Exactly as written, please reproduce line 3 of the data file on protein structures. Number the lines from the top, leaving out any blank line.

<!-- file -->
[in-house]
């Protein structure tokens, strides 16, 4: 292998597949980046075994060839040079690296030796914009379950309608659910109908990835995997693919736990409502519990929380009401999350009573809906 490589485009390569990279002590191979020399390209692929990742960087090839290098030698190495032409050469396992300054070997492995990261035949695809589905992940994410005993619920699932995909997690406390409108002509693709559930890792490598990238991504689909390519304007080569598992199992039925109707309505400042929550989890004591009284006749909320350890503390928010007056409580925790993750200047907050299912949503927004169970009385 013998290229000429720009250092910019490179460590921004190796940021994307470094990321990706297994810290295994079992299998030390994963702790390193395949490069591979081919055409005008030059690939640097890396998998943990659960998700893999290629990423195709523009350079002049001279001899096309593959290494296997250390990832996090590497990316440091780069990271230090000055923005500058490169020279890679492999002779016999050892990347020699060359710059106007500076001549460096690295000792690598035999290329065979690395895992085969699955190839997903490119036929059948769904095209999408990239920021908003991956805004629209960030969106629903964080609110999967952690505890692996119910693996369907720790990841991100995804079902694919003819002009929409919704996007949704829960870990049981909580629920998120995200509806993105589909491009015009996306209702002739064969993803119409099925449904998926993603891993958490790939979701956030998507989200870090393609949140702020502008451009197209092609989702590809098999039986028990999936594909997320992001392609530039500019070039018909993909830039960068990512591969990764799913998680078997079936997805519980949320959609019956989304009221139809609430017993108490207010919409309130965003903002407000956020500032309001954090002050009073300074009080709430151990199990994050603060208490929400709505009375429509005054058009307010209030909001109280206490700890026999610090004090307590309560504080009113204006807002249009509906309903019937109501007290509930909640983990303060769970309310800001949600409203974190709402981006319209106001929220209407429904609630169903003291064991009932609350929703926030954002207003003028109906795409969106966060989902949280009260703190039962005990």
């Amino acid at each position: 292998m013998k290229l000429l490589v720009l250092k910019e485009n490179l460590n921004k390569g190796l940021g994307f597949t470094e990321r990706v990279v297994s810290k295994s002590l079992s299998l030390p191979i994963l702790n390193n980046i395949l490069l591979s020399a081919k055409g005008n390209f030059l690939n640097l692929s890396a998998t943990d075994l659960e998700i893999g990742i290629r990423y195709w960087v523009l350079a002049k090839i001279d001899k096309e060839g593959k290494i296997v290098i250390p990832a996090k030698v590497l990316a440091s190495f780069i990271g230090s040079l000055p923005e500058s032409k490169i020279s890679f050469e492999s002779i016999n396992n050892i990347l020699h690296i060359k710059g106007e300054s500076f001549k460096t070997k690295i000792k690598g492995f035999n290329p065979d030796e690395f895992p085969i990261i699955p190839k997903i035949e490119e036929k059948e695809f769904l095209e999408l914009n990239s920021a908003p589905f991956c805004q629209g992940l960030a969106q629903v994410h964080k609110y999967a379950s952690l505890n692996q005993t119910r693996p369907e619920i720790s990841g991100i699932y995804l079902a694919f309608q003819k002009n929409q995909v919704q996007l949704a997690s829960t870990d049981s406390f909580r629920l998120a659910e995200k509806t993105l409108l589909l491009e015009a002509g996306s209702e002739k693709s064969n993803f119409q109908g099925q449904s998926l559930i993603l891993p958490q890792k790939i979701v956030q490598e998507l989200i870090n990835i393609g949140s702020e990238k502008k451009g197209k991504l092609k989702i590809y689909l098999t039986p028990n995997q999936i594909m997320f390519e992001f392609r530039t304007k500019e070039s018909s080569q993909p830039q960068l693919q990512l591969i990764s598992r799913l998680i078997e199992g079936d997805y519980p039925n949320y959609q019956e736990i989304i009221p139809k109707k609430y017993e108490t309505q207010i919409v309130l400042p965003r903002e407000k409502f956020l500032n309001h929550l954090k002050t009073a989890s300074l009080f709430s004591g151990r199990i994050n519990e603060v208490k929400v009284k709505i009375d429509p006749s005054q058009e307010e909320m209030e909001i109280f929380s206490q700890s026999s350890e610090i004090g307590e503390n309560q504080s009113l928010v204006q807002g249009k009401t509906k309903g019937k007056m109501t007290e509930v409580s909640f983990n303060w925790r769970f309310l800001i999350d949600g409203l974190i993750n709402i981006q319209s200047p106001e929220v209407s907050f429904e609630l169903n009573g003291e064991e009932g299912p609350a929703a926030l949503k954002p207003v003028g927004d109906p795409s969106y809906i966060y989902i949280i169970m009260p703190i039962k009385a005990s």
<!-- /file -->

């Amino acid at each position: 292998m013998k290229l000429l490589v720009l250092k910019e485009n490179l460590n921004k390569g190796l940021g994307f597949t470094e990321r990706v990279v297994s810290k295994s002590l079992s299998l030390p191979i994963l702790n390193n980046i395949l490069l591979s020399a081919k055409g005008n390209f030059l690939n640097l692929s890396a998998t943990d075994l659960e998700i893999g990742i290629r990423y195709w960087v523009l350079a002049k090839i001279d001899k096309e060839g593959k290494i296997v290098i250390p990832a996090k030698v590497l990316a440091s190495f780069i990271g230090s040079l000055p923005e500058s032409k490169i020279s890679f050469e492999s002779i016999n396992n050892i990347l020699h690296i060359k710059g106007e300054s500076f001549k460096t070997k690295i000792k690598g492995f035999n290329p065979d030796e690395f895992p085969i990261i699955p190839k997903i035949e490119e036929k059948e695809f769904l095209e999408l914009n990239s920021a908003p589905f991956c805004q629209g992940l960030a969106q629903v994410h964080k609110y999967a379950s952690l505890n692996q005993t119910r693996p369907e619920i720790s990841g991100i699932y995804l079902a694919f309608q003819k002009n929409q995909v919704q996007l949704a997690s829960t870990d049981s406390f909580r629920l998120a659910e995200k509806t993105l409108l589909l491009e015009a002509g996306s209702e002739k693709s064969n993803f119409q109908g099925q449904s998926l559930i993603l891993p958490q890792k790939i979701v956030q490598e998507l989200i870090n990835i393609g949140s702020e990238k502008k451009g197209k991504l092609k989702i590809y689909l098999t039986p028990n995997q999936i594909m997320f390519e992001f392609r530039t304007k500019e070039s018909s080569q993909p830039q960068l693919q990512l591969i990764s598992r799913l998680i078997e199992g079936d997805y519980p039925n949320y959609q019956e736990i989304i009221p139809k109707k609430y017993e108490t309505q207010i919409v309130l400042p965003r903002e407000k409502f956020l500032n309001h929550l954090k002050t009073a989890s300074l009080f709430s004591g151990r199990i994050n519990e603060v208490k929400v009284k709505i009375d429509p006749s005054q058009e307010e909320m209030e909001i109280f929380s206490q700890s026999s350890e610090i004090g307590e503390n309560q504080s009113l928010v204006q807002g249009k009401t509906k309903g019937k007056m109501t007290e509930v409580s909640f983990n303060w925790r769970f309310l800001i999350d949600g409203l974190i993750n709402i981006q319209s200047p106001e929220v209407s907050f429904e609630l169903n009573g003291e064991e009932g299912p609350a929703a926030l949503k954002p207003v003028g927004d109906p795409s969106y809906i966060y989902i949280i169970m009260p703190i039962k009385a005990s």